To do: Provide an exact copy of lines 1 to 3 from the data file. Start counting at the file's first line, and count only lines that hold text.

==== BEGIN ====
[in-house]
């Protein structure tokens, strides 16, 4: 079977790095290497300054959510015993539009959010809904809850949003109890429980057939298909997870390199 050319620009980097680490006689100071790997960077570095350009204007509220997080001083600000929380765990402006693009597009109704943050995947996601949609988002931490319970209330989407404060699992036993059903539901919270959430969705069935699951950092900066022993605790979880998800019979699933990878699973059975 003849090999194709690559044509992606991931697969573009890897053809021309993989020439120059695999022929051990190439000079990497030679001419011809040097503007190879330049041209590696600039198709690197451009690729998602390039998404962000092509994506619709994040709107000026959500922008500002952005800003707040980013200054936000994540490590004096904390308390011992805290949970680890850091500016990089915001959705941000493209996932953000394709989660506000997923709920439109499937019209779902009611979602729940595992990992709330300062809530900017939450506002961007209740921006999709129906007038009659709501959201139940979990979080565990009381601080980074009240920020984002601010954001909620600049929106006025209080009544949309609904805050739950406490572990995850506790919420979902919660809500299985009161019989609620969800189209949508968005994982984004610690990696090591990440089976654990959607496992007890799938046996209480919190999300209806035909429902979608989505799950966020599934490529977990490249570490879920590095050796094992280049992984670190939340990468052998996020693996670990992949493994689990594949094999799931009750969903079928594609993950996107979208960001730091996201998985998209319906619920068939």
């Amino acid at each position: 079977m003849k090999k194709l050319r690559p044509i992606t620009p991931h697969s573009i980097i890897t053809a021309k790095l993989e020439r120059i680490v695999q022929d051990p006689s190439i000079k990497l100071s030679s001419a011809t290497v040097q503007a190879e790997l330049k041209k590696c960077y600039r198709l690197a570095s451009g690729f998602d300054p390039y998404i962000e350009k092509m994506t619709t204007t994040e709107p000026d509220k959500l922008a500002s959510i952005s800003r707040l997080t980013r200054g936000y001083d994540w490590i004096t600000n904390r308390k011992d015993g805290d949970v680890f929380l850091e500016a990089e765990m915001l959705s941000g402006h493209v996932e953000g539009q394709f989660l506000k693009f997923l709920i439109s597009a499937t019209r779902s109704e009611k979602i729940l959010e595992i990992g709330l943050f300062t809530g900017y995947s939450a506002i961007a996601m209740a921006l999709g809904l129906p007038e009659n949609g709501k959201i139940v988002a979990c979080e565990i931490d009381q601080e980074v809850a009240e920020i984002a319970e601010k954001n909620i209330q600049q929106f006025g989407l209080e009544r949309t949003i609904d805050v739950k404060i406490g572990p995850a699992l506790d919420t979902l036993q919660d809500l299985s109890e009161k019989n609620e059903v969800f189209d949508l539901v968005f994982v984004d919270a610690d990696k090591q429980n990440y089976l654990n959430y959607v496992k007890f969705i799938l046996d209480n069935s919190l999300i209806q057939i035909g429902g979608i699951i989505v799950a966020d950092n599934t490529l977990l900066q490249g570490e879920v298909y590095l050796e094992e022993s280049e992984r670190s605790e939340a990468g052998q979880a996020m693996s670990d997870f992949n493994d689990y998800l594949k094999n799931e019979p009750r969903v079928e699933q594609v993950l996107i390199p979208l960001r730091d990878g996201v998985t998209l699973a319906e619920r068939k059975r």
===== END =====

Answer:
[in-house]
């Protein structure tokens, strides 16, 4: 079977790095290497300054959510015993539009959010809904809850949003109890429980057939298909997870390199 050319620009980097680490006689100071790997960077570095350009204007509220997080001083600000929380765990402006693009597009109704943050995947996601949609988002931490319970209330989407404060699992036993059903539901919270959430969705069935699951950092900066022993605790979880998800019979699933990878699973059975 003849090999194709690559044509992606991931697969573009890897053809021309993989020439120059695999022929051990190439000079990497030679001419011809040097503007190879330049041209590696600039198709690197451009690729998602390039998404962000092509994506619709994040709107000026959500922008500002952005800003707040980013200054936000994540490590004096904390308390011992805290949970680890850091500016990089915001959705941000493209996932953000394709989660506000997923709920439109499937019209779902009611979602729940595992990992709330300062809530900017939450506002961007209740921006999709129906007038009659709501959201139940979990979080565990009381601080980074009240920020984002601010954001909620600049929106006025209080009544949309609904805050739950406490572990995850506790919420979902919660809500299985009161019989609620969800189209949508968005994982984004610690990696090591990440089976654990959607496992007890799938046996209480919190999300209806035909429902979608989505799950966020599934490529977990490249570490879920590095050796094992280049992984670190939340990468052998996020693996670990992949493994689990594949094999799931009750969903079928594609993950996107979208960001730091996201998985998209319906619920068939």
């Amino acid at each position: 079977m003849k090999k194709l050319r690559p044509i992606t620009p991931h697969s573009i980097i890897t053809a021309k790095l993989e020439r120059i680490v695999q022929d051990p006689s190439i000079k990497l100071s030679s001419a011809t290497v040097q503007a190879e790997l330049k041209k590696c960077y600039r198709l690197a570095s451009g690729f998602d300054p390039y998404i962000e350009k092509m994506t619709t204007t994040e709107p000026d509220k959500l922008a500002s959510i952005s800003r707040l997080t980013r200054g936000y001083d994540w490590i004096t600000n904390r308390k011992d015993g805290d949970v680890f929380l850091e500016a990089e765990m915001l959705s941000g402006h493209v996932e953000g539009q394709f989660l506000k693009f997923l709920i439109s597009a499937t019209r779902s109704e009611k979602i729940l959010e595992i990992g709330l943050f300062t809530g900017y995947s939450a506002i961007a996601m209740a921006l999709g809904l129906p007038e009659n949609g709501k959201i139940v988002a979990c979080e565990i931490d009381q601080e980074v809850a009240e920020i984002a319970e601010k954001n909620i209330q600049q929106f006025g989407l209080e009544r949309t949003i609904d805050v739950k404060i406490g572990p995850a699992l506790d919420t979902l036993q919660d809500l299985s109890e009161k019989n609620e059903v969800f189209d949508l539901v968005f994982v984004d919270a610690d990696k090591q429980n990440y089976l654990n959430y959607v496992k007890f969705i799938l046996d209480n069935s919190l999300i209806q057939i035909g429902g979608i699951i989505v799950a966020d950092n599934t490529l977990l900066q490249g570490e879920v298909y590095l050796e094992e022993s280049e992984r670190s605790e939340a990468g052998q979880a996020m693996s670990d997870f992949n493994d689990y998800l594949k094999n799931e019979p009750r969903v079928e699933q594609v993950l996107i390199p979208l960001r730091d990878g996201v998985t998209l699973a319906e619920r068939k059975r």